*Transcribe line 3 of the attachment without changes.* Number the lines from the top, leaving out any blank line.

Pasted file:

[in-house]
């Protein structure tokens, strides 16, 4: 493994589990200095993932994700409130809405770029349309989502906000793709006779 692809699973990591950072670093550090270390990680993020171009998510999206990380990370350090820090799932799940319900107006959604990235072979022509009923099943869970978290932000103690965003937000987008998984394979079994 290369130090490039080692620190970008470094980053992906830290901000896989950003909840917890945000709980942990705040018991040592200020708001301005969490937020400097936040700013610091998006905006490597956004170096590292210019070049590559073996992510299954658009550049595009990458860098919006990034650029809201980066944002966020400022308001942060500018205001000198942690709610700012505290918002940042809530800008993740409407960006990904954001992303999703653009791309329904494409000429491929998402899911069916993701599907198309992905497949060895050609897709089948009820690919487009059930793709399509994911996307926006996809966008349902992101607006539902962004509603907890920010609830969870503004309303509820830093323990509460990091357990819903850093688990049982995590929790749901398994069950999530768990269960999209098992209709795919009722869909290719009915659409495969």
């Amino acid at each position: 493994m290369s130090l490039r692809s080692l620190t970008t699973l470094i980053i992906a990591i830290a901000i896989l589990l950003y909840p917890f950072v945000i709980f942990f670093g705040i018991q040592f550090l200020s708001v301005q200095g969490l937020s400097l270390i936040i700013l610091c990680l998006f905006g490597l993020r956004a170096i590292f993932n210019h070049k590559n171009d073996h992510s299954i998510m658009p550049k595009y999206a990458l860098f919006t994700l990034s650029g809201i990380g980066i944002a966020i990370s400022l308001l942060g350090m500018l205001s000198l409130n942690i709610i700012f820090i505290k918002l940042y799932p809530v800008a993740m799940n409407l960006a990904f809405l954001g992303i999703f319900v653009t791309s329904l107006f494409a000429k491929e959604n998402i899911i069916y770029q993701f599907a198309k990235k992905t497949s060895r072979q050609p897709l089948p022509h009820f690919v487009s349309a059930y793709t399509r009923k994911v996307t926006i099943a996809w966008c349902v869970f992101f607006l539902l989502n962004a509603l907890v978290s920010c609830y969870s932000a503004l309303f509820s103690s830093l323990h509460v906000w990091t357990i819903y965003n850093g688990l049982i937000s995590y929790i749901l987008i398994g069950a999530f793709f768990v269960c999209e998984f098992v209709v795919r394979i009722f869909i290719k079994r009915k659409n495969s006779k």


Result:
């Amino acid at each position: 493994m290369s130090l490039r692809s080692l620190t970008t699973l470094i980053i992906a990591i830290a901000i896989l589990l950003y909840p917890f950072v945000i709980f942990f670093g705040i018991q040592f550090l200020s708001v301005q200095g969490l937020s400097l270390i936040i700013l610091c990680l998006f905006g490597l993020r956004a170096i590292f993932n210019h070049k590559n171009d073996h992510s299954i998510m658009p550049k595009y999206a990458l860098f919006t994700l990034s650029g809201i990380g980066i944002a966020i990370s400022l308001l942060g350090m500018l205001s000198l409130n942690i709610i700012f820090i505290k918002l940042y799932p809530v800008a993740m799940n409407l960006a990904f809405l954001g992303i999703f319900v653009t791309s329904l107006f494409a000429k491929e959604n998402i899911i069916y770029q993701f599907a198309k990235k992905t497949s060895r072979q050609p897709l089948p022509h009820f690919v487009s349309a059930y793709t399509r009923k994911v996307t926006i099943a996809w966008c349902v869970f992101f607006l539902l989502n962004a509603l907890v978290s920010c609830y969870s932000a503004l309303f509820s103690s830093l323990h509460v906000w990091t357990i819903y965003n850093g688990l049982i937000s995590y929790i749901l987008i398994g069950a999530f793709f768990v269960c999209e998984f098992v209709v795919r394979i009722f869909i290719k079994r009915k659409n495969s006779k």